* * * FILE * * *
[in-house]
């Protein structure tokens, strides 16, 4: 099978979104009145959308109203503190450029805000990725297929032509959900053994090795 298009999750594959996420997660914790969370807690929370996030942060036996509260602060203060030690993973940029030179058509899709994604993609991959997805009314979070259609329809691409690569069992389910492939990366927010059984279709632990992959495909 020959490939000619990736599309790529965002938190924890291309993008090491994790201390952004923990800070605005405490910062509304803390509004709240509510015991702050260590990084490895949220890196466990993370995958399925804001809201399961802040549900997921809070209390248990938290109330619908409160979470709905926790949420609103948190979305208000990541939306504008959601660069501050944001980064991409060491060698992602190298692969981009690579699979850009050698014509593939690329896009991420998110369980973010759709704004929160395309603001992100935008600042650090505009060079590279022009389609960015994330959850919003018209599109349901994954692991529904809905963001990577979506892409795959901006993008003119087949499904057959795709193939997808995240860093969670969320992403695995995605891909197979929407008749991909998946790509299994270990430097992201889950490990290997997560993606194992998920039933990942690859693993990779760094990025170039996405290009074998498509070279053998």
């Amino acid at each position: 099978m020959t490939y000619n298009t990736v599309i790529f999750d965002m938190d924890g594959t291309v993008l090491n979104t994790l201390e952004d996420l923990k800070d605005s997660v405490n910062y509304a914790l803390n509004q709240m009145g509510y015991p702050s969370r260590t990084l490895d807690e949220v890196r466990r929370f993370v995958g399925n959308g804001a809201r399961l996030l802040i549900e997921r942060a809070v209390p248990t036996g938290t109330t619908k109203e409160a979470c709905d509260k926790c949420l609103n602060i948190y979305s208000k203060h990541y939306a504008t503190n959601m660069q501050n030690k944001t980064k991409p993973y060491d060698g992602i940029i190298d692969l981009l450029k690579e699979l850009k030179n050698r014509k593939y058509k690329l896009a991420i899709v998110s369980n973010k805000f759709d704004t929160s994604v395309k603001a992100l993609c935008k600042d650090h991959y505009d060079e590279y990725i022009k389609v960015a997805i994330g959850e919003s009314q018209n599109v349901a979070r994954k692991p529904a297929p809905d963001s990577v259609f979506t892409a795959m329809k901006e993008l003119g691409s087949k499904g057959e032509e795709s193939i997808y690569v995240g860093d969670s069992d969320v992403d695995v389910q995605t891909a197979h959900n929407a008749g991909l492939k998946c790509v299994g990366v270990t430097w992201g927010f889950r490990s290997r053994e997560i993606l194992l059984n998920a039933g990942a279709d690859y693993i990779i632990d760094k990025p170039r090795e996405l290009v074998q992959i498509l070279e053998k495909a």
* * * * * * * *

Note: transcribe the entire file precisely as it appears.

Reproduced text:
[in-house]
């Protein structure tokens, strides 16, 4: 099978979104009145959308109203503190450029805000990725297929032509959900053994090795 298009999750594959996420997660914790969370807690929370996030942060036996509260602060203060030690993973940029030179058509899709994604993609991959997805009314979070259609329809691409690569069992389910492939990366927010059984279709632990992959495909 020959490939000619990736599309790529965002938190924890291309993008090491994790201390952004923990800070605005405490910062509304803390509004709240509510015991702050260590990084490895949220890196466990993370995958399925804001809201399961802040549900997921809070209390248990938290109330619908409160979470709905926790949420609103948190979305208000990541939306504008959601660069501050944001980064991409060491060698992602190298692969981009690579699979850009050698014509593939690329896009991420998110369980973010759709704004929160395309603001992100935008600042650090505009060079590279022009389609960015994330959850919003018209599109349901994954692991529904809905963001990577979506892409795959901006993008003119087949499904057959795709193939997808995240860093969670969320992403695995995605891909197979929407008749991909998946790509299994270990430097992201889950490990290997997560993606194992998920039933990942690859693993990779760094990025170039996405290009074998498509070279053998």
């Amino acid at each position: 099978m020959t490939y000619n298009t990736v599309i790529f999750d965002m938190d924890g594959t291309v993008l090491n979104t994790l201390e952004d996420l923990k800070d605005s997660v405490n910062y509304a914790l803390n509004q709240m009145g509510y015991p702050s969370r260590t990084l490895d807690e949220v890196r466990r929370f993370v995958g399925n959308g804001a809201r399961l996030l802040i549900e997921r942060a809070v209390p248990t036996g938290t109330t619908k109203e409160a979470c709905d509260k926790c949420l609103n602060i948190y979305s208000k203060h990541y939306a504008t503190n959601m660069q501050n030690k944001t980064k991409p993973y060491d060698g992602i940029i190298d692969l981009l450029k690579e699979l850009k030179n050698r014509k593939y058509k690329l896009a991420i899709v998110s369980n973010k805000f759709d704004t929160s994604v395309k603001a992100l993609c935008k600042d650090h991959y505009d060079e590279y990725i022009k389609v960015a997805i994330g959850e919003s009314q018209n599109v349901a979070r994954k692991p529904a297929p809905d963001s990577v259609f979506t892409a795959m329809k901006e993008l003119g691409s087949k499904g057959e032509e795709s193939i997808y690569v995240g860093d969670s069992d969320v992403d695995v389910q995605t891909a197979h959900n929407a008749g991909l492939k998946c790509v299994g990366v270990t430097w992201g927010f889950r490990s290997r053994e997560i993606l194992l059984n998920a039933g990942a279709d690859y693993i990779i632990d760094k990025p170039r090795e996405l290009v074998q992959i498509l070279e053998k495909a």